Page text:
The dollar traded in a narrow range in Tokyo trading Monday, with investors waiting for a monetary policy decision by the U.S. Federal Reserve later this week.
At 5 p.m., the dollar stood at ¥82.36-37, virtually unchanged from ¥82.36-36 at the same time Friday. The euro was at $1.2892-2897, down from $1.2936-2937, and at ¥106.20-23, down from ¥106.54-61.
In early trading, the dollar attracted buying and rose to around ¥82.60 at one point following its solid performance late last week that reflected better than expected U.S. employment data for November. U.S. nonfarm payrolls increased 146,000 from a month before after seasonal adjustment, against a revised rise of 138,000 in October, the Department of Labor reported Friday.
But the dollar came under selling pressure after the release on Monday morning of Japan’s international balance of payments data for October. The Finance Ministry said the current account surplus stood at ¥376.9 billion, better than a median forecast of ¥233.3 billion among economic research institutes polled by Jiji Press.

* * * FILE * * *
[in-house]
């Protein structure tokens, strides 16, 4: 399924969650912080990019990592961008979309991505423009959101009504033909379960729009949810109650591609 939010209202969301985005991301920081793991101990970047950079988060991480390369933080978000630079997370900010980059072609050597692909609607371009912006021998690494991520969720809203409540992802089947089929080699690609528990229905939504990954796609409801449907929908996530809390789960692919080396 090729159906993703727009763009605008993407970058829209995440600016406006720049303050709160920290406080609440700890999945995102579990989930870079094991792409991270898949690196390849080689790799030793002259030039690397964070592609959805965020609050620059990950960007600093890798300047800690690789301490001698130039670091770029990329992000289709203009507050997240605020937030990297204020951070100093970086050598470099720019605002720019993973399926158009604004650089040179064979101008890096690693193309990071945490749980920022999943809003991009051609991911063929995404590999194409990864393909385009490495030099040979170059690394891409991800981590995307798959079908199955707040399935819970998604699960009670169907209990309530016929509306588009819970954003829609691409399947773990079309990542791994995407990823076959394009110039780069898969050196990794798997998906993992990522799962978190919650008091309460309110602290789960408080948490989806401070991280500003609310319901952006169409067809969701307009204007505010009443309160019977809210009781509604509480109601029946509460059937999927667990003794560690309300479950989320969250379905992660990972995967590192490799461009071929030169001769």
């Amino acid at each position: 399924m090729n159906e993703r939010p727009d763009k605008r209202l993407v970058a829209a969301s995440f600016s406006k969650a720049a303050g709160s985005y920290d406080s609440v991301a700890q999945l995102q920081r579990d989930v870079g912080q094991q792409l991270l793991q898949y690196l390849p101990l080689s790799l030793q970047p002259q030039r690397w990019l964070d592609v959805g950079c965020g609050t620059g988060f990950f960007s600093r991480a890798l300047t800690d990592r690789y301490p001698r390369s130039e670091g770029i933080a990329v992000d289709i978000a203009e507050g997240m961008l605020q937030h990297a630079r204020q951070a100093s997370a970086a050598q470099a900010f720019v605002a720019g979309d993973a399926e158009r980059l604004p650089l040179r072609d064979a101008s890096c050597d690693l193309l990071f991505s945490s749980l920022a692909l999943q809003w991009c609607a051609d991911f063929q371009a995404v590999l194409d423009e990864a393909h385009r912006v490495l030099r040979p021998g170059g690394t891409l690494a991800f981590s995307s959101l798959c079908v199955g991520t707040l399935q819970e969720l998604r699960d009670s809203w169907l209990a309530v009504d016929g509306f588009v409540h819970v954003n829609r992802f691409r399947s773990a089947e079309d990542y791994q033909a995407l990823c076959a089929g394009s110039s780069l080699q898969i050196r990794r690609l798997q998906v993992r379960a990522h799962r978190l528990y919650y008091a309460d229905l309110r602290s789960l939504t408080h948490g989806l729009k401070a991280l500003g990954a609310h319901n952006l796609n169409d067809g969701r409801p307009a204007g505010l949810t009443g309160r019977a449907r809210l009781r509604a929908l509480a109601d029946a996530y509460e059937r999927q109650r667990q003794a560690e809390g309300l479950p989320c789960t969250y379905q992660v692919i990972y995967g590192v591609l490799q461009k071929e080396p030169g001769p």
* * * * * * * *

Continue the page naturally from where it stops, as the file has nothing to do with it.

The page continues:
“Japan’s current account surplus figure was not as bad as expected,” Hiroshi Yanagisawa, chief analysis at FX Prime Corp., said.
After the data release, the yen attracted moderate buybacks, an official at a foreign exchange trading service firm said.
The dollar was also hit selling by Japanese exporters, brokers said.
In the afternoon, the dollar was pressured by position adjustment selling ahead of the Fed’s closely watched Federal Open Market Committee meeting on Tuesday and Wednesday, brokers said.
With the Fed expected to launch further monetary easing at the meeting, market players are likely to cover yen-short positions, an official at a foreign financial institution said, suggesting that the dollar’s topside will be capped for now. Meanwhile, the euro was weaker against the dollar and the yen.
While the weekend announcement that Italian Prime Minister Mario Monti will resign did not have a major impact on the foreign exchange market, the euro’s downside risks have grown, an analyst at a Japanese bank said.